October 31, 2017: Today marks the five-hundredth anniversary of what has come to be considered the formal beginning of the Protestant Reformation. That’s because, on October 31, 1517, Martin Luther (1483–1546), then a Roman Catholic Augustinian monk and priest, nailed a notice on the door of All Saints’ Church in Wittenberg, Germany. He titled the notice, “Disputation on the Power and Efficacy of Indulgences,” but it became known as Luther’s 95 Theses.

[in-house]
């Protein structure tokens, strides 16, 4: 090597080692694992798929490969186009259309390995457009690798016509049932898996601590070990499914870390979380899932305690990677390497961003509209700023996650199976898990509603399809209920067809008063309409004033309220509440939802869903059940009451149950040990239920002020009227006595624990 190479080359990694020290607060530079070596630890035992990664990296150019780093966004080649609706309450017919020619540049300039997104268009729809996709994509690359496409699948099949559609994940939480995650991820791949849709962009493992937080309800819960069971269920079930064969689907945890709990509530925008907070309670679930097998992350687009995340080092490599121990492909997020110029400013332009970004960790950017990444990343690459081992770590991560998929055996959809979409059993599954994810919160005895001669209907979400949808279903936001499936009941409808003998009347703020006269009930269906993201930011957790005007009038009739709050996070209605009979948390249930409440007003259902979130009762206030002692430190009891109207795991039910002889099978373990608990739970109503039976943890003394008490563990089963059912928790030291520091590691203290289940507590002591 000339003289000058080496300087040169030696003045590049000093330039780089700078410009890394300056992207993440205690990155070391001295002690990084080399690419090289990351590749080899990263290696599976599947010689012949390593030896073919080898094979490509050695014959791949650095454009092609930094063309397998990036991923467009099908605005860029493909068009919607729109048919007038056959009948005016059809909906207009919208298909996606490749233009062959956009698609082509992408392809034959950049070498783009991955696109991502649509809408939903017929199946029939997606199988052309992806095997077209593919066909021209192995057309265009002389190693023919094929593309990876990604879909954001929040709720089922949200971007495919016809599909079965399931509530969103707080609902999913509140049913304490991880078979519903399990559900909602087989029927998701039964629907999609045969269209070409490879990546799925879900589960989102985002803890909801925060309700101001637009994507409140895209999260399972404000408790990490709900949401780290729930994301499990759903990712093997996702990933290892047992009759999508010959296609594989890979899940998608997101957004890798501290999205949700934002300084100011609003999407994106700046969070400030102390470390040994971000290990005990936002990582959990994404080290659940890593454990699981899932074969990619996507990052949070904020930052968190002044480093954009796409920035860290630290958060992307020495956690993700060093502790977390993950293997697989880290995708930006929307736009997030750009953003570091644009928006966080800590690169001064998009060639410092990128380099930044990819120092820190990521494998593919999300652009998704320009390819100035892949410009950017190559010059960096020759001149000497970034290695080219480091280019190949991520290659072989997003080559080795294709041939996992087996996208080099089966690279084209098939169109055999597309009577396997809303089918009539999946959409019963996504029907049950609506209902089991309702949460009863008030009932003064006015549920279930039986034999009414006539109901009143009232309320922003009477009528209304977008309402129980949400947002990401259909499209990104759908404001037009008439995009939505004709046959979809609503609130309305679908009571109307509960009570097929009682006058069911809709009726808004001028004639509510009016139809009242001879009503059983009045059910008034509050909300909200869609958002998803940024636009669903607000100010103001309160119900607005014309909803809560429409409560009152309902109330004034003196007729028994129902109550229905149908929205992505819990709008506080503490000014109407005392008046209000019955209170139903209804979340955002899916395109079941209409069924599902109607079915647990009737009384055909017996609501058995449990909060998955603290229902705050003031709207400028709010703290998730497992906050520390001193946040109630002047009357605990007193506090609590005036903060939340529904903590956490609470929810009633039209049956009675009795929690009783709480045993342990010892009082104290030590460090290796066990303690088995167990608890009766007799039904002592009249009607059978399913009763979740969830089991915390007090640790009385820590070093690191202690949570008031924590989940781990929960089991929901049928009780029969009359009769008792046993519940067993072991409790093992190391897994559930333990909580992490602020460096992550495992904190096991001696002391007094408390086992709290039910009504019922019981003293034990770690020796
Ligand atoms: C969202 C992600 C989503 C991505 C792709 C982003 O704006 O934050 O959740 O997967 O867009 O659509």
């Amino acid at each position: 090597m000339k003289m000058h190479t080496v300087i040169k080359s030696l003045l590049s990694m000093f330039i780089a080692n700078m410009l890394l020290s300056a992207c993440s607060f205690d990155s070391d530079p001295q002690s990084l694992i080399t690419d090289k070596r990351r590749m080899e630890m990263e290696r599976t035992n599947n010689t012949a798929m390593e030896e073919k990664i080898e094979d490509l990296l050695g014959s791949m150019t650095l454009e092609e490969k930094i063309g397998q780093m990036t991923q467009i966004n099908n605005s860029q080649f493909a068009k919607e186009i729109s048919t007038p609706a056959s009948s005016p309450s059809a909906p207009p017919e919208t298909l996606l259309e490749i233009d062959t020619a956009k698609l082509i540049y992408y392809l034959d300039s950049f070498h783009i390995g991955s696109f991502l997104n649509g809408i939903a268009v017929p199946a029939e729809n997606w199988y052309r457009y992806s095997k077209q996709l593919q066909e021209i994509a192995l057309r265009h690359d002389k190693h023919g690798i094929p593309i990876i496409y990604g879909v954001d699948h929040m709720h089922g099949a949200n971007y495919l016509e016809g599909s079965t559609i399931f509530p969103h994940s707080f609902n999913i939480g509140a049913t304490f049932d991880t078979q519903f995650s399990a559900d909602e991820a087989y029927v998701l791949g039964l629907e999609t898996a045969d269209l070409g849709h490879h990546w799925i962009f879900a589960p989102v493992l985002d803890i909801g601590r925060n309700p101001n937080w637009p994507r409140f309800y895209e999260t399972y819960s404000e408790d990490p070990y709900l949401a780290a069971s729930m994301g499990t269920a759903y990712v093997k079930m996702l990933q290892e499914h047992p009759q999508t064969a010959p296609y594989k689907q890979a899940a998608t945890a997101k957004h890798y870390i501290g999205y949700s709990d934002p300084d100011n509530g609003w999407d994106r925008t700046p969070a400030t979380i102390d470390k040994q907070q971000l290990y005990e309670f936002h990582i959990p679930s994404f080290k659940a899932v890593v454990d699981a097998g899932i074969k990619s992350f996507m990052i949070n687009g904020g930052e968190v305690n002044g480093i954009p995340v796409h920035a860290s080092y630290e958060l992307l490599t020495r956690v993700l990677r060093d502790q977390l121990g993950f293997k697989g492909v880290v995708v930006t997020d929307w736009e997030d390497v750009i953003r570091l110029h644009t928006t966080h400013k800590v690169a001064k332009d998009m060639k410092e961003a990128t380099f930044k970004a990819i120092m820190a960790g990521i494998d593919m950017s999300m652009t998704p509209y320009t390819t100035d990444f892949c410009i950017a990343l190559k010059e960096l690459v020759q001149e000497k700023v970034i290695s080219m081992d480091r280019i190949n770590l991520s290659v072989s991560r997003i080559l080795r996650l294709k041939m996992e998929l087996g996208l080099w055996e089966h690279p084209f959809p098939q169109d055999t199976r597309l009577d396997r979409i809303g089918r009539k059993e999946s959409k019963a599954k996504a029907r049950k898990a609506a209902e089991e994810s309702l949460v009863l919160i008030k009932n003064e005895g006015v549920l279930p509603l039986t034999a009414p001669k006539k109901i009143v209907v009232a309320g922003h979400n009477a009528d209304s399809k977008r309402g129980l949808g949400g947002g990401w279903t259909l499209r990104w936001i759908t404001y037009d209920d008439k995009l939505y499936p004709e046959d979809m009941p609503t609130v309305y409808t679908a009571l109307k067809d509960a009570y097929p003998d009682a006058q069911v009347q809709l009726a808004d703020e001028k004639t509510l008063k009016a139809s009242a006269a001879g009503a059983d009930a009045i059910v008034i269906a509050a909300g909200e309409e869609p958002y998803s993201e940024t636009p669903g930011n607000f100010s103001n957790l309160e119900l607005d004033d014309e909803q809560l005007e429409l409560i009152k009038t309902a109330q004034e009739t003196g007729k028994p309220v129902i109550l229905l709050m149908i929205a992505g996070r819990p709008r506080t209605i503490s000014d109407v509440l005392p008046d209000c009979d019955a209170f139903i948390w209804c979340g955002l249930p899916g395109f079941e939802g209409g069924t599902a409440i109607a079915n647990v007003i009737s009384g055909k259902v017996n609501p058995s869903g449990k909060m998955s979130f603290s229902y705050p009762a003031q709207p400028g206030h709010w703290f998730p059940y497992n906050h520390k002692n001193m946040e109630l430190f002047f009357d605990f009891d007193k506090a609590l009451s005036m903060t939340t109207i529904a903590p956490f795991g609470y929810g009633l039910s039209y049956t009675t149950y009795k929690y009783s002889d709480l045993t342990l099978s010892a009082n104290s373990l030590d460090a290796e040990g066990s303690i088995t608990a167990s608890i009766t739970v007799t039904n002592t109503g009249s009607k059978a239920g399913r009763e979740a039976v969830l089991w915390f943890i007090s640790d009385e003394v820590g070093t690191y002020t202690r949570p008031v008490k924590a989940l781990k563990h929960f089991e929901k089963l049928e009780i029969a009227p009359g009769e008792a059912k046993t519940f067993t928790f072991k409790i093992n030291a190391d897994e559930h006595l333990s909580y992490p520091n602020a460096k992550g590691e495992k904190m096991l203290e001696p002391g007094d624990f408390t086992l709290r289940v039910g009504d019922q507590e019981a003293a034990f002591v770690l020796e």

A. Strictly speaking, Martin Luther (1483–1546) could not be called a Calvinist since he did not follow Calvin. Luther started the Reformation in 1517, while John Calvin (1509–1564) did not write the first edition of his Institutes of the Christian Religion until 1536.
On October 31, 1517, something happened that changed the world. Do you know what it was? Even the man who did it didn’t know the effect it would have. On October 31, 1517, a Roman Catholic Augustinian monk and priest by the name of Martin Luther (1483–1546) nailed a notice on the door at Wittenberg Castle church in Germany. To Luther, it was a relatively small act. This was the common way of scheduling a debate in those days. But the world has not been the same since.